5. The servo depresses a shutter release cable
  6. The shutter release cable trips the shutter of the attached camera.


mdrunk2 months ago

this excel sheet is badass. thank you so much.

man, that is it....simple...you are very smart.

thank you

mattthegamer463 made it!12 months ago

Inspired by this, but wanting to save money and simplify, I came up with what you see below. I used a $3.50 radio remote and receiver from eBay instead of Xbees and a latching relay and 555 PWM circuit to drive the servo to the correct positions. The latching relay is driven by a H bridge and the servo will hold position without power so for a ultra-long exposure you can actually turn the power off and save battery life. The range is a little short (only 20 feet right now) so I'm going to experiment with a external wire antenna.

John Culbertson (author)  mattthegamer46312 months ago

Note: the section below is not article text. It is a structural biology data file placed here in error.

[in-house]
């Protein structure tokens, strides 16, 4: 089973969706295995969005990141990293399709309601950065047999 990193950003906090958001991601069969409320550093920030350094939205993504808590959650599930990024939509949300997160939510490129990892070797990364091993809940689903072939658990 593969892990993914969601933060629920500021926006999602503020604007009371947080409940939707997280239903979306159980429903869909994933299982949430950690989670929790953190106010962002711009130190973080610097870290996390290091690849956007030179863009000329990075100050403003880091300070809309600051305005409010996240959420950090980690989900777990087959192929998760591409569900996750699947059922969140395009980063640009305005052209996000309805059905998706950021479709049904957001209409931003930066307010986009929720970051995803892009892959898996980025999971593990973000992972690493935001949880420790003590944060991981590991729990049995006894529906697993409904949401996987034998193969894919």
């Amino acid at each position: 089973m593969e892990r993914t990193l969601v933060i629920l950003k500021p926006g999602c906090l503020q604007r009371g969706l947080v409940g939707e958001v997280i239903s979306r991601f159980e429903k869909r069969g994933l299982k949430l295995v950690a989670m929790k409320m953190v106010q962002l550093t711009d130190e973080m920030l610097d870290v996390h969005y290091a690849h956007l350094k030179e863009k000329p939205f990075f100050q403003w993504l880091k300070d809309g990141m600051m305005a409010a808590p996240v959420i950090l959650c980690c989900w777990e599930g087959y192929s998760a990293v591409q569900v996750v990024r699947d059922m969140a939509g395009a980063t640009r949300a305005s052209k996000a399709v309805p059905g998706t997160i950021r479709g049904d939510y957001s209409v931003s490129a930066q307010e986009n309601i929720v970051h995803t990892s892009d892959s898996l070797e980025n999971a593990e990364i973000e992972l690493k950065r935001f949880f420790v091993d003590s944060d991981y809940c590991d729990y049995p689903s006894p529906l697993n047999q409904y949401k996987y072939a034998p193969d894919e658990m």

Hey, nice build. I like that you added the ability to cut power to the servo, that is a shortcoming in my design, because my servo is always drawing a small amount of current.

Can you post links to the of the hardware that you used, specifically the radios.

Glad you liked it. I should say the servo power has to be cut manually, it's not a remote feature so it's less useful than you might be imagining. The receiver/transmitter modules are really cheap on eBay.  The shutter release cable is also really cheap and the spring can be removed to minimize the amount of force the servo has to exert. The latching relay could be any 5V single coil latching relay, driven by a H bridge.  The servo is just a regular junk one.

I attached the schematic.
Trigger Circuit.png